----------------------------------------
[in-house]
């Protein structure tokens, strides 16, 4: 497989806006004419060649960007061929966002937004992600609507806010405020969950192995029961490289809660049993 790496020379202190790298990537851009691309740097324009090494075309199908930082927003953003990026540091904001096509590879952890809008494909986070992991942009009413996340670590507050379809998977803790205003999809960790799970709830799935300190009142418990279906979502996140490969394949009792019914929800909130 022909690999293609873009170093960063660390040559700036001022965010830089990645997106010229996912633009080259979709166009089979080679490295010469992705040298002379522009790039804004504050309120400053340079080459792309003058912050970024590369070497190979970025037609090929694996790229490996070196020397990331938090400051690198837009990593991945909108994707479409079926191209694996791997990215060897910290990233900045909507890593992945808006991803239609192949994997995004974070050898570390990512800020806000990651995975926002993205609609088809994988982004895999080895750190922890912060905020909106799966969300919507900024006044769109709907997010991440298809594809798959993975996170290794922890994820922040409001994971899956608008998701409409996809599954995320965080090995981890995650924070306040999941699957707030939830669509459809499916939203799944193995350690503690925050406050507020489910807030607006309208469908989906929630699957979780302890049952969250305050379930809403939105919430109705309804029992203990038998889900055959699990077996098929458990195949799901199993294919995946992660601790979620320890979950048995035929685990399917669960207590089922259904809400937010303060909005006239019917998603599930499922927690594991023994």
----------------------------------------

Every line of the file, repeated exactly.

[in-house]
């Protein structure tokens, strides 16, 4: 497989806006004419060649960007061929966002937004992600609507806010405020969950192995029961490289809660049993 790496020379202190790298990537851009691309740097324009090494075309199908930082927003953003990026540091904001096509590879952890809008494909986070992991942009009413996340670590507050379809998977803790205003999809960790799970709830799935300190009142418990279906979502996140490969394949009792019914929800909130 022909690999293609873009170093960063660390040559700036001022965010830089990645997106010229996912633009080259979709166009089979080679490295010469992705040298002379522009790039804004504050309120400053340079080459792309003058912050970024590369070497190979970025037609090929694996790229490996070196020397990331938090400051690198837009990593991945909108994707479409079926191209694996791997990215060897910290990233900045909507890593992945808006991803239609192949994997995004974070050898570390990512800020806000990651995975926002993205609609088809994988982004895999080895750190922890912060905020909106799966969300919507900024006044769109709907997010991440298809594809798959993975996170290794922890994820922040409001994971899956608008998701409409996809599954995320965080090995981890995650924070306040999941699957707030939830669509459809499916939203799944193995350690503690925050406050507020489910807030607006309208469908989906929630699957979780302890049952969250305050379930809403939105919430109705309804029992203990038998889900055959699990077996098929458990195949799901199993294919995946992660601790979620320890979950048995035929685990399917669960207590089922259904809400937010303060909005006239019917998603599930499922927690594991023994």